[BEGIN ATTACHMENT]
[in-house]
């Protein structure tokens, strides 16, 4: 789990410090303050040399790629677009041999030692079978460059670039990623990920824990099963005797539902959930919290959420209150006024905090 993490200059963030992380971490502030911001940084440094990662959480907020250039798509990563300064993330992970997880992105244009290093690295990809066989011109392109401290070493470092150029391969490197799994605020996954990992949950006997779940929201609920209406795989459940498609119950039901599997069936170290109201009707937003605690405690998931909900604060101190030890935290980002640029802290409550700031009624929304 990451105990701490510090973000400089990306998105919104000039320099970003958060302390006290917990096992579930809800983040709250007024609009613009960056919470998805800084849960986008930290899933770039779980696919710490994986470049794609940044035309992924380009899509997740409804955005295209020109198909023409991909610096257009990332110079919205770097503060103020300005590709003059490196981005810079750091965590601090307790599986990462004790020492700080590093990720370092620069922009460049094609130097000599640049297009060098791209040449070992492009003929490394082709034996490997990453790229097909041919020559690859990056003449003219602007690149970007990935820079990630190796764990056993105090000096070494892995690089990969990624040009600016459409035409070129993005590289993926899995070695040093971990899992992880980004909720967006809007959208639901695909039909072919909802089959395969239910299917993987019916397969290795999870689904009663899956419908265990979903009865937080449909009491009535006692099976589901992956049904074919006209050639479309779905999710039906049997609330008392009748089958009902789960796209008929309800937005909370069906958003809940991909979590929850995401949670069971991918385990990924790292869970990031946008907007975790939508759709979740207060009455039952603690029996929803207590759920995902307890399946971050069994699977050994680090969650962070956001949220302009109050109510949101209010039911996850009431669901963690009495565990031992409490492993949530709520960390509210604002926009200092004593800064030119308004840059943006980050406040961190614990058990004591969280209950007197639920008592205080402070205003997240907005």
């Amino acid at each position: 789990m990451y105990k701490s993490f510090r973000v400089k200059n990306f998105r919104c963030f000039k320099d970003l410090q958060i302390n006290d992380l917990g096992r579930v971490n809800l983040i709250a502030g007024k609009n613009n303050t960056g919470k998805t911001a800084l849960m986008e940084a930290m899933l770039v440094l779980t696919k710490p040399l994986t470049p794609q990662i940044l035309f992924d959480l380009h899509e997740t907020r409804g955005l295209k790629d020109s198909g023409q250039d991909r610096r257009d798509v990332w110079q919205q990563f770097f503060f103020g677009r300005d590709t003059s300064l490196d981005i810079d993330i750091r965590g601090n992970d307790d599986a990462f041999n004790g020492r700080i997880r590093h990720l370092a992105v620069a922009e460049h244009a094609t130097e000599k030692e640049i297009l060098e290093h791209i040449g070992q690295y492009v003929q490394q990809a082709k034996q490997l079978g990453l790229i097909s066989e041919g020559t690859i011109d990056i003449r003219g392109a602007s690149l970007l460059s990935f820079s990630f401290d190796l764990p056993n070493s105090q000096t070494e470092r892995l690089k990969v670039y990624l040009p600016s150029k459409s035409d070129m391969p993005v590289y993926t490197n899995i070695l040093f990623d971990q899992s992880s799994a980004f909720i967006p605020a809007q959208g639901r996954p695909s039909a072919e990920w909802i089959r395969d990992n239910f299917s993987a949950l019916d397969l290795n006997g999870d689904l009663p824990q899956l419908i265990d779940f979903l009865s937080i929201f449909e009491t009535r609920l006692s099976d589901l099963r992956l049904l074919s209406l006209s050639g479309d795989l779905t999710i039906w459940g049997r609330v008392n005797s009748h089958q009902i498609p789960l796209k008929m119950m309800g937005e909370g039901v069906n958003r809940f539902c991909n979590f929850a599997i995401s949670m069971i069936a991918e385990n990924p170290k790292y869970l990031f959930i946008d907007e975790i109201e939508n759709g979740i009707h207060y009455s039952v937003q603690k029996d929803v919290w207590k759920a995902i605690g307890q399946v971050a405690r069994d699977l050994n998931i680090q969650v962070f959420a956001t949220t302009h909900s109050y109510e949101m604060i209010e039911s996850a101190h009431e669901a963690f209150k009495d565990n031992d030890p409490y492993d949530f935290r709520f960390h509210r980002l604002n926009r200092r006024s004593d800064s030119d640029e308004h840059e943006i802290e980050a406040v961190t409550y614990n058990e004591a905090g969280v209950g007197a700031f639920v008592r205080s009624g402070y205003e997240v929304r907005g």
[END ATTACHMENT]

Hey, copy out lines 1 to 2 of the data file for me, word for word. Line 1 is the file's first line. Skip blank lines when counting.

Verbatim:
[in-house]
């Protein structure tokens, strides 16, 4: 789990410090303050040399790629677009041999030692079978460059670039990623990920824990099963005797539902959930919290959420209150006024905090 993490200059963030992380971490502030911001940084440094990662959480907020250039798509990563300064993330992970997880992105244009290093690295990809066989011109392109401290070493470092150029391969490197799994605020996954990992949950006997779940929201609920209406795989459940498609119950039901599997069936170290109201009707937003605690405690998931909900604060101190030890935290980002640029802290409550700031009624929304 990451105990701490510090973000400089990306998105919104000039320099970003958060302390006290917990096992579930809800983040709250007024609009613009960056919470998805800084849960986008930290899933770039779980696919710490994986470049794609940044035309992924380009899509997740409804955005295209020109198909023409991909610096257009990332110079919205770097503060103020300005590709003059490196981005810079750091965590601090307790599986990462004790020492700080590093990720370092620069922009460049094609130097000599640049297009060098791209040449070992492009003929490394082709034996490997990453790229097909041919020559690859990056003449003219602007690149970007990935820079990630190796764990056993105090000096070494892995690089990969990624040009600016459409035409070129993005590289993926899995070695040093971990899992992880980004909720967006809007959208639901695909039909072919909802089959395969239910299917993987019916397969290795999870689904009663899956419908265990979903009865937080449909009491009535006692099976589901992956049904074919006209050639479309779905999710039906049997609330008392009748089958009902789960796209008929309800937005909370069906958003809940991909979590929850995401949670069971991918385990990924790292869970990031946008907007975790939508759709979740207060009455039952603690029996929803207590759920995902307890399946971050069994699977050994680090969650962070956001949220302009109050109510949101209010039911996850009431669901963690009495565990031992409490492993949530709520960390509210604002926009200092004593800064030119308004840059943006980050406040961190614990058990004591969280209950007197639920008592205080402070205003997240907005």